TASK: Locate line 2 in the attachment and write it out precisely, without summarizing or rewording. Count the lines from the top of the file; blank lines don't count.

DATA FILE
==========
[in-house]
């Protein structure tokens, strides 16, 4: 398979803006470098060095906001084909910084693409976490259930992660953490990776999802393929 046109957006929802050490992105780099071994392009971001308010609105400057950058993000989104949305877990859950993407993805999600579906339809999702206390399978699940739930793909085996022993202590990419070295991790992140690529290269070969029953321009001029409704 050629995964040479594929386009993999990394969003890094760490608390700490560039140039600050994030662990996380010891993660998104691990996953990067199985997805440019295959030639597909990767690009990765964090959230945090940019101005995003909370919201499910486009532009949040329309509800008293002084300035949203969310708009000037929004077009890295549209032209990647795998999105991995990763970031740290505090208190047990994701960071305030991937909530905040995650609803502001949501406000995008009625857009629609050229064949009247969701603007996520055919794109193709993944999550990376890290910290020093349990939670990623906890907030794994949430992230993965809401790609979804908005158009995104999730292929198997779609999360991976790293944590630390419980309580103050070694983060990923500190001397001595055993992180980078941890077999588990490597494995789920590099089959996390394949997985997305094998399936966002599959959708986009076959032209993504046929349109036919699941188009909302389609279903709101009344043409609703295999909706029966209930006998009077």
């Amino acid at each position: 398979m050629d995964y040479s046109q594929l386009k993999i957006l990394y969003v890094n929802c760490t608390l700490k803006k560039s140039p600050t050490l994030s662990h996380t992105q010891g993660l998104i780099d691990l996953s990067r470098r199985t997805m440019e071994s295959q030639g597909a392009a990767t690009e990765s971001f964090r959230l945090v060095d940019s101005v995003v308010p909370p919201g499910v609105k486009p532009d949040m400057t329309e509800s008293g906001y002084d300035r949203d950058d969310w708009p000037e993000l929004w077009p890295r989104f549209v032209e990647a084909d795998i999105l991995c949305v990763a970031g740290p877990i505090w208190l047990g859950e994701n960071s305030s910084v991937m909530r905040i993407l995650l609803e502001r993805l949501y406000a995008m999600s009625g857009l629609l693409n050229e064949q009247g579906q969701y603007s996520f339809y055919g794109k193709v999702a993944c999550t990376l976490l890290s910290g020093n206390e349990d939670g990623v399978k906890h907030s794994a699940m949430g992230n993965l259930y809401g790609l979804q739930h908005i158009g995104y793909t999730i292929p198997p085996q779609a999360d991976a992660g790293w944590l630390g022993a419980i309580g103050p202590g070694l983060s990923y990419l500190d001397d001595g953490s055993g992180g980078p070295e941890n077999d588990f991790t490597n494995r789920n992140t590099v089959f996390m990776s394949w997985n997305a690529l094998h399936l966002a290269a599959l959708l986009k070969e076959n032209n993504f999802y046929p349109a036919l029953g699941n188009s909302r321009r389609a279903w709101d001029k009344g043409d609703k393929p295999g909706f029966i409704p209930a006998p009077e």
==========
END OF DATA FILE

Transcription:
């Protein structure tokens, strides 16, 4: 398979803006470098060095906001084909910084693409976490259930992660953490990776999802393929 046109957006929802050490992105780099071994392009971001308010609105400057950058993000989104949305877990859950993407993805999600579906339809999702206390399978699940739930793909085996022993202590990419070295991790992140690529290269070969029953321009001029409704 050629995964040479594929386009993999990394969003890094760490608390700490560039140039600050994030662990996380010891993660998104691990996953990067199985997805440019295959030639597909990767690009990765964090959230945090940019101005995003909370919201499910486009532009949040329309509800008293002084300035949203969310708009000037929004077009890295549209032209990647795998999105991995990763970031740290505090208190047990994701960071305030991937909530905040995650609803502001949501406000995008009625857009629609050229064949009247969701603007996520055919794109193709993944999550990376890290910290020093349990939670990623906890907030794994949430992230993965809401790609979804908005158009995104999730292929198997779609999360991976790293944590630390419980309580103050070694983060990923500190001397001595055993992180980078941890077999588990490597494995789920590099089959996390394949997985997305094998399936966002599959959708986009076959032209993504046929349109036919699941188009909302389609279903709101009344043409609703295999909706029966209930006998009077």